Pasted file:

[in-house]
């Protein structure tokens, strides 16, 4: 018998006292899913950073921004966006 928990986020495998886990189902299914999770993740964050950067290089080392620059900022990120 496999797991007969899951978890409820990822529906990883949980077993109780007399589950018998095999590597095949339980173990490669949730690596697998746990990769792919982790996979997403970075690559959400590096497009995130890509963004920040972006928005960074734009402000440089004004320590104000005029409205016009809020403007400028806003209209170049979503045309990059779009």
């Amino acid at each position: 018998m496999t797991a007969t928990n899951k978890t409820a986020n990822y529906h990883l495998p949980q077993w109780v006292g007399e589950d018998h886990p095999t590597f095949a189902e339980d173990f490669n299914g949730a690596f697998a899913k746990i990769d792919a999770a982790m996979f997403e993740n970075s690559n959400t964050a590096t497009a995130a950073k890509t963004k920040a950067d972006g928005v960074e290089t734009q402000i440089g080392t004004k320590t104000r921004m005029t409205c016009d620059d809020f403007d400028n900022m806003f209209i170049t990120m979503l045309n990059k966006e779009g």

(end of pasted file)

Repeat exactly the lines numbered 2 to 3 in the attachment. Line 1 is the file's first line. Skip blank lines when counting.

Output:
């Protein structure tokens, strides 16, 4: 018998006292899913950073921004966006 928990986020495998886990189902299914999770993740964050950067290089080392620059900022990120 496999797991007969899951978890409820990822529906990883949980077993109780007399589950018998095999590597095949339980173990490669949730690596697998746990990769792919982790996979997403970075690559959400590096497009995130890509963004920040972006928005960074734009402000440089004004320590104000005029409205016009809020403007400028806003209209170049979503045309990059779009």
């Amino acid at each position: 018998m496999t797991a007969t928990n899951k978890t409820a986020n990822y529906h990883l495998p949980q077993w109780v006292g007399e589950d018998h886990p095999t590597f095949a189902e339980d173990f490669n299914g949730a690596f697998a899913k746990i990769d792919a999770a982790m996979f997403e993740n970075s690559n959400t964050a590096t497009a995130a950073k890509t963004k920040a950067d972006g928005v960074e290089t734009q402000i440089g080392t004004k320590t104000r921004m005029t409205c016009d620059d809020f403007d400028n900022m806003f209209i170049t990120m979503l045309n990059k966006e779009g």